This is the fourth of Trollope's Barsetshire novels. He is always (to me) an engaging companion and a wonderful chronicler of middle class life in Victorian England and Ireland. He is also especially acute on the working of political and ecclesiastical organisations, especially the connections between ambition and petty rivalries on the one hand and the core beliefs underlying religious and other ideological groupings. He gently exhorts us not to lose touch with those core belief.
Trollope generally eschews overt drama in favour of quiet observation and gentle insights into human nature. He is also extremely good on money in all it's practical aspects - the many ways the search for wealth or the effects of poverty can encroach on attempts to live decently and indeed to survive in an uncertain and class-obsessed society.
Framley Parsonage is one of his finest works, and not a bad place to start for new readers (you do not need to have read the previous works in the sequence to thoroughly enjoy it). At its core is the common human dilemma of a young, mildly ambitious man, rising rapidly through the ranks of the Anglican hierarchy, who is seduced by the lure a 'set' who live not just beyond his means but, in some cases, even beyond their own. The perils of debt is a theme Trollope often explored and it was a painful aspect of his own early life and perhaps a spur to his extraordinary work ethic. Mark Robarts is a good man who has to learn from mistakes any of us could identify with.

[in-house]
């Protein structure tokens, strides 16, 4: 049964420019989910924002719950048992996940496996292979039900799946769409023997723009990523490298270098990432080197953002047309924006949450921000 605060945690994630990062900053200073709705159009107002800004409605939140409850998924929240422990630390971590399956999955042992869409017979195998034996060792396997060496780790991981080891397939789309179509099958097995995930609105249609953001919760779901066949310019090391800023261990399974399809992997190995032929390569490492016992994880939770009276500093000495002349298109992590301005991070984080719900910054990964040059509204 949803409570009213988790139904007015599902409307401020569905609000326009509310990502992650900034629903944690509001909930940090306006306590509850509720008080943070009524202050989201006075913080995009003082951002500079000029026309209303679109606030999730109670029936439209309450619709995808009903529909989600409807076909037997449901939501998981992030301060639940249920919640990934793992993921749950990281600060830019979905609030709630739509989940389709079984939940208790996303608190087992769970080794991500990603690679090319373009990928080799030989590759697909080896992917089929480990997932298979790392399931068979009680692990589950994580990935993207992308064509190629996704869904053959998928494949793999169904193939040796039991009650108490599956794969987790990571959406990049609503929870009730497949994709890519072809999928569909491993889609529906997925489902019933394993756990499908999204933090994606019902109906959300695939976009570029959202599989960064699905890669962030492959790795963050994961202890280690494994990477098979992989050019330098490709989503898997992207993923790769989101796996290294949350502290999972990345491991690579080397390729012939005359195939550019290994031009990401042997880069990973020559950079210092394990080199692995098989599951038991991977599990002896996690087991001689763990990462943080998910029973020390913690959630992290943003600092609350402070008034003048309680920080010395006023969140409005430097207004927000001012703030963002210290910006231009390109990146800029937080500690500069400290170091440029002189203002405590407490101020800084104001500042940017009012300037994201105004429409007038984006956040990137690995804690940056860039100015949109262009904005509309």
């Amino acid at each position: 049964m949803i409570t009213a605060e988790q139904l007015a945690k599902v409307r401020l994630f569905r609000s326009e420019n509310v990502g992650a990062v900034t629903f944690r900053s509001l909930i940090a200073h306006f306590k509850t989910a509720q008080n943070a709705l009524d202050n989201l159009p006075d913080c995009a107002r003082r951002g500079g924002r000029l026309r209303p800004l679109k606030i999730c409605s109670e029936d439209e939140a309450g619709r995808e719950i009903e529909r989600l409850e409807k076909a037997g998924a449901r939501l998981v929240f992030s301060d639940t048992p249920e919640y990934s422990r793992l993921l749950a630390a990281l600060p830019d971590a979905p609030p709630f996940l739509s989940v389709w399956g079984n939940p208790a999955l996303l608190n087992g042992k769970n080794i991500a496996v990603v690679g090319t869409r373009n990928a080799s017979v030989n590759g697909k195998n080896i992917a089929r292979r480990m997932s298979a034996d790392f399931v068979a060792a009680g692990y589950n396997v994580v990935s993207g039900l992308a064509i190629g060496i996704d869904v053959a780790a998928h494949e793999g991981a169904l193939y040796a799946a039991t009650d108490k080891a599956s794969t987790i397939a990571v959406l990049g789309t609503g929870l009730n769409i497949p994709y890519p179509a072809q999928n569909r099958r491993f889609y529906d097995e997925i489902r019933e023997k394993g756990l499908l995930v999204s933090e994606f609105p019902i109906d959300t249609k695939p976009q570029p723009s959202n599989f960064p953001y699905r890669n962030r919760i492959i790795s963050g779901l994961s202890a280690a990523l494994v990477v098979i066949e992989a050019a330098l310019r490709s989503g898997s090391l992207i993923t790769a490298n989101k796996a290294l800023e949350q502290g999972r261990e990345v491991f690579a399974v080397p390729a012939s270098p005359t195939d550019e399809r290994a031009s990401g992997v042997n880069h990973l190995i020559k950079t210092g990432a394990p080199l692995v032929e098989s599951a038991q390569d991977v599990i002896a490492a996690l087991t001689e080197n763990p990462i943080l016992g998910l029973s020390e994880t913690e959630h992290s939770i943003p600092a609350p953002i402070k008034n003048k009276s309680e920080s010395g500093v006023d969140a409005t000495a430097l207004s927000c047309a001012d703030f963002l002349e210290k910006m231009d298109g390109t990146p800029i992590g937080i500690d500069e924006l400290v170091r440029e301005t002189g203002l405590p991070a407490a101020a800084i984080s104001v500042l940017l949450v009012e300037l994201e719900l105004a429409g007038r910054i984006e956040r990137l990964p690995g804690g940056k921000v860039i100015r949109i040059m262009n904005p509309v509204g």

Bu there are many other themes and a range of rich characterisation and interlaced plots in a novel which is superbly crafted and gently pulls the reader along, including, of course, a charming romantic sub-plot (a love across social classes) which was seemingly a great talking point at the time of its serial publication.
I believe this is one of Trollope's most satisfying works. It also concludes with a meditation on marriage in general and the various marriages portrayed in the novel which I found balanced and profound.
The introduction to this edition gives some excellent insights and a context for understanding the role of the Church of England at the height of it's authority, but also at a point when the beliefs underlying that authority were about to be threatened and ultimately to go into a long decline.
Convincingly argues that its narrative of "precarious livings and tenancy" displaces to Barsetshire topical concerns about land ownership and occupation in Ireland. (Matthew Ingleby, The Times Literary Supplement)